“Every organization, every group that we run into needs an EJ component,” Carter said following the ceremony. “I’m so proud that the Coastal Federation picked that up a while ago and I’m so thankful to be a member of this board because it seemed like every major issue that we were trying to advocate for, for the Coastal Federation and other groups, had an EJ component that was somewhat missing, that it wasn’t being examined or addressed. We were looking at the environment, but we weren’t looking at the people and especially the least of these, as I like to call them, the communities of least resistance, the communities of color and the communities of a low socio-economic (status), that really didn’t have the means to fight back.”
The human aspect was something that Regan said had been diminished in his department’s mission under the previous administration, which sought to frame the agency as more business-friendly.
“It downplayed the protection of people and no, it did not reflect my vision and the governor’s vision for inclusivity,” Regan said. “Governor Cooper and I wanted a mission statement that would better reflect the values we represent every day in protecting the health and welfare of all people we serve.”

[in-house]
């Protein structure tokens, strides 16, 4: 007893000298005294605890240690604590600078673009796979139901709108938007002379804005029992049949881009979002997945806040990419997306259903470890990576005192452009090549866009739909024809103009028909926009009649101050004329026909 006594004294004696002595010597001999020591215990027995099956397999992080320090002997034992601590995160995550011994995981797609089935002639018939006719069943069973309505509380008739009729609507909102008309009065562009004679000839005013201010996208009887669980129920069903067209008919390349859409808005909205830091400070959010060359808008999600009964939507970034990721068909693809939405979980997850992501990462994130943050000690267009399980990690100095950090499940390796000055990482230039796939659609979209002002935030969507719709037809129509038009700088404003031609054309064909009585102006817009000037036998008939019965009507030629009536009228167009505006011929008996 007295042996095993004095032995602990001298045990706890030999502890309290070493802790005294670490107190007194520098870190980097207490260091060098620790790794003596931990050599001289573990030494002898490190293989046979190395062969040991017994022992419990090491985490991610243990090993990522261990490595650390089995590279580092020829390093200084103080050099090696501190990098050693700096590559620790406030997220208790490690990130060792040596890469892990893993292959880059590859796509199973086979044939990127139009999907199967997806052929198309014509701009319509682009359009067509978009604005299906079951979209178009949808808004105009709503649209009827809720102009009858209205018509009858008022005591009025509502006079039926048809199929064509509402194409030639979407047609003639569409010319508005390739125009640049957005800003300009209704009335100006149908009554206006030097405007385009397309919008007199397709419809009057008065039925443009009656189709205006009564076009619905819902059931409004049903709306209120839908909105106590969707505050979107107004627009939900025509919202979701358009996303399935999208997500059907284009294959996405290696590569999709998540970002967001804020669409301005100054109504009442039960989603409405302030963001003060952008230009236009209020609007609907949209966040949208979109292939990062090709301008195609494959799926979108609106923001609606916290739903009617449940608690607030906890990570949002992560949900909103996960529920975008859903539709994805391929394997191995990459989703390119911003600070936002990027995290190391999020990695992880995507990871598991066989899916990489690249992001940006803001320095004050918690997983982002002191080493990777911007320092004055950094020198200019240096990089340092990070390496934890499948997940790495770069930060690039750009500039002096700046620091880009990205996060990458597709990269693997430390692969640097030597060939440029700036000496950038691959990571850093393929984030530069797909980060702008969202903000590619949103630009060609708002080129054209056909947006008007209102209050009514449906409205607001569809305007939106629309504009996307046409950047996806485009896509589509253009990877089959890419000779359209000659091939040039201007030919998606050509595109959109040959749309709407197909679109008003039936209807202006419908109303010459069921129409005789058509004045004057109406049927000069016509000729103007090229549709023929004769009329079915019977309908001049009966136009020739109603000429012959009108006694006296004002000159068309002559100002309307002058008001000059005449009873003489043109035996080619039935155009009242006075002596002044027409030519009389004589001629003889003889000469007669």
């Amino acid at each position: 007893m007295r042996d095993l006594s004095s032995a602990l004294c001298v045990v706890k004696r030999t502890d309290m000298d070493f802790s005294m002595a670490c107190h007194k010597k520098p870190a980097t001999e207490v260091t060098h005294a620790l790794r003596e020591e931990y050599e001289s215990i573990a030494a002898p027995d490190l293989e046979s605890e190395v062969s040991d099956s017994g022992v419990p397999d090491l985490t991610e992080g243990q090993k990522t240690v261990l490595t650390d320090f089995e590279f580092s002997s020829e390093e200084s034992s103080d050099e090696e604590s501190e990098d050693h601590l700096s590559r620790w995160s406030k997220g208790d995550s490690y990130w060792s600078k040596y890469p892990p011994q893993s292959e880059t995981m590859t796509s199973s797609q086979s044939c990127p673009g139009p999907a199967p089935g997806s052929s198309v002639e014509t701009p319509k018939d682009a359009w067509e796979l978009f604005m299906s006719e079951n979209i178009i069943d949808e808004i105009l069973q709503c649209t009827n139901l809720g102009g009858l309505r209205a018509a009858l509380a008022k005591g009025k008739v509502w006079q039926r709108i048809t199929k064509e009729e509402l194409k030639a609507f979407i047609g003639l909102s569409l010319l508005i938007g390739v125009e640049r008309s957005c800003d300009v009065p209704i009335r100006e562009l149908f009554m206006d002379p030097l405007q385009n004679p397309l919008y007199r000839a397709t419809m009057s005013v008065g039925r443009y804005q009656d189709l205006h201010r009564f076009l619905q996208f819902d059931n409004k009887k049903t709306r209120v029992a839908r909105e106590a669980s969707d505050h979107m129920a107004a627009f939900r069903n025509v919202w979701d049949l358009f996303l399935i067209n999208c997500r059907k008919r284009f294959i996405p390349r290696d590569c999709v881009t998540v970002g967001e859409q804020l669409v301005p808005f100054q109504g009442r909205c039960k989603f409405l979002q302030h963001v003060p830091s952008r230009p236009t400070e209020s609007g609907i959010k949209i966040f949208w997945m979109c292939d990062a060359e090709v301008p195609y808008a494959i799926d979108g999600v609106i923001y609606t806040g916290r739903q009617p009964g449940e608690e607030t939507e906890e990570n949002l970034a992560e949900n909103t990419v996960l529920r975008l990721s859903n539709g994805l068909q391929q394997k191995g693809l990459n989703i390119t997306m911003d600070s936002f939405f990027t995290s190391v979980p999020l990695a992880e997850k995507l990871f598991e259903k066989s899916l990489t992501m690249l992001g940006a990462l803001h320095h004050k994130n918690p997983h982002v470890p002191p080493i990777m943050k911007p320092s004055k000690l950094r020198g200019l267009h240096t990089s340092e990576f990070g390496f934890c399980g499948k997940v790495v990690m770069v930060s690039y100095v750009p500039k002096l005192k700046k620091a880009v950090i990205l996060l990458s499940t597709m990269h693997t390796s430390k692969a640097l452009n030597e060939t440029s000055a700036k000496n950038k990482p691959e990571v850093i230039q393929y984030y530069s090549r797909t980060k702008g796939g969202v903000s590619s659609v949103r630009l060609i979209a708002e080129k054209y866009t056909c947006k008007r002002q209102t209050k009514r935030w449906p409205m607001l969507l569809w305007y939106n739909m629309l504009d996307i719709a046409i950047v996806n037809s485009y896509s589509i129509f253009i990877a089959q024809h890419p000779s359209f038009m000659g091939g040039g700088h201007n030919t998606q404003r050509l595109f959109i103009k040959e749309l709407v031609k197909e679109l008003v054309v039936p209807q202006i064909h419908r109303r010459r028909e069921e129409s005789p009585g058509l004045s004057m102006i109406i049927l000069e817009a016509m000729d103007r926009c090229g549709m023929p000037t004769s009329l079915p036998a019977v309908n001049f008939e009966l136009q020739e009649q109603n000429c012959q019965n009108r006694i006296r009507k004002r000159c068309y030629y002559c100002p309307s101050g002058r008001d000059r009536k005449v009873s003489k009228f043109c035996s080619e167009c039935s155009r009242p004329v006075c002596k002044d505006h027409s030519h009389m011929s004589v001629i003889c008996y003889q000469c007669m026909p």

He said DEQ’s new mission statement is to provide science-based environmental stewardship for the health and prosperity of all North Carolinians. That’s not just a feel-good exercise but an achievable goal, Regan said, adding that all state residents should have the same access to a healthy and prosperous life.
“That means clean air, clean water and protections from the harmful impacts of climate change, whether that be sea level rising or more frequent and intense storms that leave our most vulnerable populations at a higher risk, or ensuring the jobs and the economic security of a better educated, cleaner and healthier future is available for those in our rural and poorest communities,” he said.